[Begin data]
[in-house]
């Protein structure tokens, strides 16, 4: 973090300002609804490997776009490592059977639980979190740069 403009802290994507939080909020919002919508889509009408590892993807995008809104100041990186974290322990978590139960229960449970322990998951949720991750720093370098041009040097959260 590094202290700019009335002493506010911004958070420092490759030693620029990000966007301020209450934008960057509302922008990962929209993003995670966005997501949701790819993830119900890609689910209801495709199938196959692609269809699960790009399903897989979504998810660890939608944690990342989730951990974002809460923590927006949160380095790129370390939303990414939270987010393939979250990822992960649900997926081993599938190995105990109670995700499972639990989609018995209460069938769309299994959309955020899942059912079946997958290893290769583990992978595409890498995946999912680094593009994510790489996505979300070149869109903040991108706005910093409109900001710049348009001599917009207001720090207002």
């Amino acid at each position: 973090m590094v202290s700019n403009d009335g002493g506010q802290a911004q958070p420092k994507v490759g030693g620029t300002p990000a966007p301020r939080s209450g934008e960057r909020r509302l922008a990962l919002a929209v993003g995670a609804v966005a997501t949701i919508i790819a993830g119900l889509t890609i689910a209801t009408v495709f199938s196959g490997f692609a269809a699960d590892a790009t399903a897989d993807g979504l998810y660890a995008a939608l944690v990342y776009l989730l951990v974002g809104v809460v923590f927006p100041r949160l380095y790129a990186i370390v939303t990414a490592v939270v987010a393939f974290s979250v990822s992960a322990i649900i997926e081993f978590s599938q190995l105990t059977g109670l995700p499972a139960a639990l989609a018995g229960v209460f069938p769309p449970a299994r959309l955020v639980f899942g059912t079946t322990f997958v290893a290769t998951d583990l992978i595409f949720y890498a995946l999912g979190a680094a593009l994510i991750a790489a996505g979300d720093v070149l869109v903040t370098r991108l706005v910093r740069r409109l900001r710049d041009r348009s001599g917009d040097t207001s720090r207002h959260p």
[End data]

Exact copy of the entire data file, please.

[in-house]
């Protein structure tokens, strides 16, 4: 973090300002609804490997776009490592059977639980979190740069 403009802290994507939080909020919002919508889509009408590892993807995008809104100041990186974290322990978590139960229960449970322990998951949720991750720093370098041009040097959260 590094202290700019009335002493506010911004958070420092490759030693620029990000966007301020209450934008960057509302922008990962929209993003995670966005997501949701790819993830119900890609689910209801495709199938196959692609269809699960790009399903897989979504998810660890939608944690990342989730951990974002809460923590927006949160380095790129370390939303990414939270987010393939979250990822992960649900997926081993599938190995105990109670995700499972639990989609018995209460069938769309299994959309955020899942059912079946997958290893290769583990992978595409890498995946999912680094593009994510790489996505979300070149869109903040991108706005910093409109900001710049348009001599917009207001720090207002």
């Amino acid at each position: 973090m590094v202290s700019n403009d009335g002493g506010q802290a911004q958070p420092k994507v490759g030693g620029t300002p990000a966007p301020r939080s209450g934008e960057r909020r509302l922008a990962l919002a929209v993003g995670a609804v966005a997501t949701i919508i790819a993830g119900l889509t890609i689910a209801t009408v495709f199938s196959g490997f692609a269809a699960d590892a790009t399903a897989d993807g979504l998810y660890a995008a939608l944690v990342y776009l989730l951990v974002g809104v809460v923590f927006p100041r949160l380095y790129a990186i370390v939303t990414a490592v939270v987010a393939f974290s979250v990822s992960a322990i649900i997926e081993f978590s599938q190995l105990t059977g109670l995700p499972a139960a639990l989609a018995g229960v209460f069938p769309p449970a299994r959309l955020v639980f899942g059912t079946t322990f997958v290893a290769t998951d583990l992978i595409f949720y890498a995946l999912g979190a680094a593009l994510i991750a790489a996505g979300d720093v070149l869109v903040t370098r991108l706005v910093r740069r409109l900001r710049d041009r348009s001599g917009d040097t207001s720090r207002h959260p």